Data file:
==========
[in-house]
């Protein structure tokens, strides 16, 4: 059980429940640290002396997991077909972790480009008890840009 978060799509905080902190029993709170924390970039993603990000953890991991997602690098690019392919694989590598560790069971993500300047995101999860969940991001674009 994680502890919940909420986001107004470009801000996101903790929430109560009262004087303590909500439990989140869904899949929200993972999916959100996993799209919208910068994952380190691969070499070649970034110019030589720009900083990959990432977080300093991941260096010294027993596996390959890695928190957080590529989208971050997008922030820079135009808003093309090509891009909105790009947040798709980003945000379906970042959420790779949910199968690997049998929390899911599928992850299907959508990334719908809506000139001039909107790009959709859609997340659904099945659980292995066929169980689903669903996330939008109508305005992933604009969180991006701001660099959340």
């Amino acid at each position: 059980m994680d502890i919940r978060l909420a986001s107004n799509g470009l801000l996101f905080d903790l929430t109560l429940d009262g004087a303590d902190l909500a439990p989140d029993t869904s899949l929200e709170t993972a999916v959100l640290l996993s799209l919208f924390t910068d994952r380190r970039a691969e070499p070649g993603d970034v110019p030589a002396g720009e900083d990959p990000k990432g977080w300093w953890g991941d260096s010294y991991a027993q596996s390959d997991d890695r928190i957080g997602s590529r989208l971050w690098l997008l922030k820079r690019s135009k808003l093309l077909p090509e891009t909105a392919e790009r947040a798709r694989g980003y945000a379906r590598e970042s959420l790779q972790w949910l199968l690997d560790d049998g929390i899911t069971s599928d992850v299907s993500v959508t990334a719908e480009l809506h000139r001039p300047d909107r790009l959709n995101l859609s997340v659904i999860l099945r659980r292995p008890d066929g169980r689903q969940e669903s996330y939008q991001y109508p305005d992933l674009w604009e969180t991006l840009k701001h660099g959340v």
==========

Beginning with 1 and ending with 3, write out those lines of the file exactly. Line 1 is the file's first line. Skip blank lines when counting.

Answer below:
[in-house]
């Protein structure tokens, strides 16, 4: 059980429940640290002396997991077909972790480009008890840009 978060799509905080902190029993709170924390970039993603990000953890991991997602690098690019392919694989590598560790069971993500300047995101999860969940991001674009 994680502890919940909420986001107004470009801000996101903790929430109560009262004087303590909500439990989140869904899949929200993972999916959100996993799209919208910068994952380190691969070499070649970034110019030589720009900083990959990432977080300093991941260096010294027993596996390959890695928190957080590529989208971050997008922030820079135009808003093309090509891009909105790009947040798709980003945000379906970042959420790779949910199968690997049998929390899911599928992850299907959508990334719908809506000139001039909107790009959709859609997340659904099945659980292995066929169980689903669903996330939008109508305005992933604009969180991006701001660099959340």
């Amino acid at each position: 059980m994680d502890i919940r978060l909420a986001s107004n799509g470009l801000l996101f905080d903790l929430t109560l429940d009262g004087a303590d902190l909500a439990p989140d029993t869904s899949l929200e709170t993972a999916v959100l640290l996993s799209l919208f924390t910068d994952r380190r970039a691969e070499p070649g993603d970034v110019p030589a002396g720009e900083d990959p990000k990432g977080w300093w953890g991941d260096s010294y991991a027993q596996s390959d997991d890695r928190i957080g997602s590529r989208l971050w690098l997008l922030k820079r690019s135009k808003l093309l077909p090509e891009t909105a392919e790009r947040a798709r694989g980003y945000a379906r590598e970042s959420l790779q972790w949910l199968l690997d560790d049998g929390i899911t069971s599928d992850v299907s993500v959508t990334a719908e480009l809506h000139r001039p300047d909107r790009l959709n995101l859609s997340v659904i999860l099945r659980r292995p008890d066929g169980r689903q969940e669903s996330y939008q991001y109508p305005d992933l674009w604009e969180t991006l840009k701001h660099g959340v």